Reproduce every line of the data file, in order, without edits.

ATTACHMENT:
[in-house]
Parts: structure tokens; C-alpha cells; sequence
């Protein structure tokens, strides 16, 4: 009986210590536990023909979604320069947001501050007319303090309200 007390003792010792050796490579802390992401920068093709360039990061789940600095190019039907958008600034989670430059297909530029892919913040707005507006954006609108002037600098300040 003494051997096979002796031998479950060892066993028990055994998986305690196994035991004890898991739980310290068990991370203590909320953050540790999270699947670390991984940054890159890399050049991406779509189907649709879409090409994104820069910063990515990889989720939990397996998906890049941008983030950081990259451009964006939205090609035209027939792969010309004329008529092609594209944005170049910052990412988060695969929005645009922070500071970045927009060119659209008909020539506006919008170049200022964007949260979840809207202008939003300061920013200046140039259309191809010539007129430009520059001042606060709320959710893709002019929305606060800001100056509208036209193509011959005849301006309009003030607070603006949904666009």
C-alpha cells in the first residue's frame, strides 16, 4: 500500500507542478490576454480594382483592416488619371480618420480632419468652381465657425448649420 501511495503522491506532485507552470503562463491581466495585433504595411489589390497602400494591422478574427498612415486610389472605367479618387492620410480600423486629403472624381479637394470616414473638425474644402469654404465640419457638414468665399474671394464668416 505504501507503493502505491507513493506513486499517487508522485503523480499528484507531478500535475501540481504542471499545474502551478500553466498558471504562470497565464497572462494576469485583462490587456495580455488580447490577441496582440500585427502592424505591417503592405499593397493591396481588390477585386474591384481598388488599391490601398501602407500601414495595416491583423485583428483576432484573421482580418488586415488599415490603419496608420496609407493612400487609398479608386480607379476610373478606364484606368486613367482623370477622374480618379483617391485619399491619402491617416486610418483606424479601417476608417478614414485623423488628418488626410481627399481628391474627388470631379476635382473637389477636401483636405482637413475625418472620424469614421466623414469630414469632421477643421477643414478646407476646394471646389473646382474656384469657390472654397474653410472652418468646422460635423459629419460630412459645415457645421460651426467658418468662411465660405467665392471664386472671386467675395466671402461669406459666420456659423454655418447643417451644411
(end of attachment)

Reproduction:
[in-house]
Parts: structure tokens; C-alpha cells; sequence
């Protein structure tokens, strides 16, 4: 009986210590536990023909979604320069947001501050007319303090309200 007390003792010792050796490579802390992401920068093709360039990061789940600095190019039907958008600034989670430059297909530029892919913040707005507006954006609108002037600098300040 003494051997096979002796031998479950060892066993028990055994998986305690196994035991004890898991739980310290068990991370203590909320953050540790999270699947670390991984940054890159890399050049991406779509189907649709879409090409994104820069910063990515990889989720939990397996998906890049941008983030950081990259451009964006939205090609035209027939792969010309004329008529092609594209944005170049910052990412988060695969929005645009922070500071970045927009060119659209008909020539506006919008170049200022964007949260979840809207202008939003300061920013200046140039259309191809010539007129430009520059001042606060709320959710893709002019929305606060800001100056509208036209193509011959005849301006309009003030607070603006949904666009």
C-alpha cells in the first residue's frame, strides 16, 4: 500500500507542478490576454480594382483592416488619371480618420480632419468652381465657425448649420 501511495503522491506532485507552470503562463491581466495585433504595411489589390497602400494591422478574427498612415486610389472605367479618387492620410480600423486629403472624381479637394470616414473638425474644402469654404465640419457638414468665399474671394464668416 505504501507503493502505491507513493506513486499517487508522485503523480499528484507531478500535475501540481504542471499545474502551478500553466498558471504562470497565464497572462494576469485583462490587456495580455488580447490577441496582440500585427502592424505591417503592405499593397493591396481588390477585386474591384481598388488599391490601398501602407500601414495595416491583423485583428483576432484573421482580418488586415488599415490603419496608420496609407493612400487609398479608386480607379476610373478606364484606368486613367482623370477622374480618379483617391485619399491619402491617416486610418483606424479601417476608417478614414485623423488628418488626410481627399481628391474627388470631379476635382473637389477636401483636405482637413475625418472620424469614421466623414469630414469632421477643421477643414478646407476646394471646389473646382474656384469657390472654397474653410472652418468646422460635423459629419460630412459645415457645421460651426467658418468662411465660405467665392471664386472671386467675395466671402461669406459666420456659423454655418447643417451644411